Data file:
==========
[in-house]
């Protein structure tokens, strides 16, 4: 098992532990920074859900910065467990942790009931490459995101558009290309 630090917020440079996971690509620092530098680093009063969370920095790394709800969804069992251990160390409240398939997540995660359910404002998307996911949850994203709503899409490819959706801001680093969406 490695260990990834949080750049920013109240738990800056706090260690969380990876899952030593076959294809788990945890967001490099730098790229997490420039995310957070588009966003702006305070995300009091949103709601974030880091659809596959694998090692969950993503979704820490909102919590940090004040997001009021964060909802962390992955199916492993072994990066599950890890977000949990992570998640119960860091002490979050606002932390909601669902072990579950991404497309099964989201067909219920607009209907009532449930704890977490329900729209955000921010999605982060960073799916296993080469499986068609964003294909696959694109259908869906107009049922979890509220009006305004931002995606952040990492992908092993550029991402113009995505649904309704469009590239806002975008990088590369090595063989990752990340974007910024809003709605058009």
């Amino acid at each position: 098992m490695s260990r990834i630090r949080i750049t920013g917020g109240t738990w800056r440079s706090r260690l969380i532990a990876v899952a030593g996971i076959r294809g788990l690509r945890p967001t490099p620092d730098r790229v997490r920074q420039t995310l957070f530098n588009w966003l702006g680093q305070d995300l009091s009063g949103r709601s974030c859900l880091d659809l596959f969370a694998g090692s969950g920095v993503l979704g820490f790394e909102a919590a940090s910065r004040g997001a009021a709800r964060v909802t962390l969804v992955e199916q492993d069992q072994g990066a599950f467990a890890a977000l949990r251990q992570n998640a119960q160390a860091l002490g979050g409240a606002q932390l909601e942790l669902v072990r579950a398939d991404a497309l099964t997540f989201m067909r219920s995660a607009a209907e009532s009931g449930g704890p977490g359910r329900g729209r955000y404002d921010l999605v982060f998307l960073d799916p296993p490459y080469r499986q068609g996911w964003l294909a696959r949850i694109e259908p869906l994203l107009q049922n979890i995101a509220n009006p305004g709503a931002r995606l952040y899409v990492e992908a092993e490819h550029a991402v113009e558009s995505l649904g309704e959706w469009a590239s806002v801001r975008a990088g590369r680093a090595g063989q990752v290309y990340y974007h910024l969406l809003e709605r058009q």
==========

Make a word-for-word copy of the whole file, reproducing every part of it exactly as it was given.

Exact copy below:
[in-house]
């Protein structure tokens, strides 16, 4: 098992532990920074859900910065467990942790009931490459995101558009290309 630090917020440079996971690509620092530098680093009063969370920095790394709800969804069992251990160390409240398939997540995660359910404002998307996911949850994203709503899409490819959706801001680093969406 490695260990990834949080750049920013109240738990800056706090260690969380990876899952030593076959294809788990945890967001490099730098790229997490420039995310957070588009966003702006305070995300009091949103709601974030880091659809596959694998090692969950993503979704820490909102919590940090004040997001009021964060909802962390992955199916492993072994990066599950890890977000949990992570998640119960860091002490979050606002932390909601669902072990579950991404497309099964989201067909219920607009209907009532449930704890977490329900729209955000921010999605982060960073799916296993080469499986068609964003294909696959694109259908869906107009049922979890509220009006305004931002995606952040990492992908092993550029991402113009995505649904309704469009590239806002975008990088590369090595063989990752990340974007910024809003709605058009």
């Amino acid at each position: 098992m490695s260990r990834i630090r949080i750049t920013g917020g109240t738990w800056r440079s706090r260690l969380i532990a990876v899952a030593g996971i076959r294809g788990l690509r945890p967001t490099p620092d730098r790229v997490r920074q420039t995310l957070f530098n588009w966003l702006g680093q305070d995300l009091s009063g949103r709601s974030c859900l880091d659809l596959f969370a694998g090692s969950g920095v993503l979704g820490f790394e909102a919590a940090s910065r004040g997001a009021a709800r964060v909802t962390l969804v992955e199916q492993d069992q072994g990066a599950f467990a890890a977000l949990r251990q992570n998640a119960q160390a860091l002490g979050g409240a606002q932390l909601e942790l669902v072990r579950a398939d991404a497309l099964t997540f989201m067909r219920s995660a607009a209907e009532s009931g449930g704890p977490g359910r329900g729209r955000y404002d921010l999605v982060f998307l960073d799916p296993p490459y080469r499986q068609g996911w964003l294909a696959r949850i694109e259908p869906l994203l107009q049922n979890i995101a509220n009006p305004g709503a931002r995606l952040y899409v990492e992908a092993e490819h550029a991402v113009e558009s995505l649904g309704e959706w469009a590239s806002v801001r975008a990088g590369r680093a090595g063989q990752v290309y990340y974007h910024l969406l809003e709605r058009q």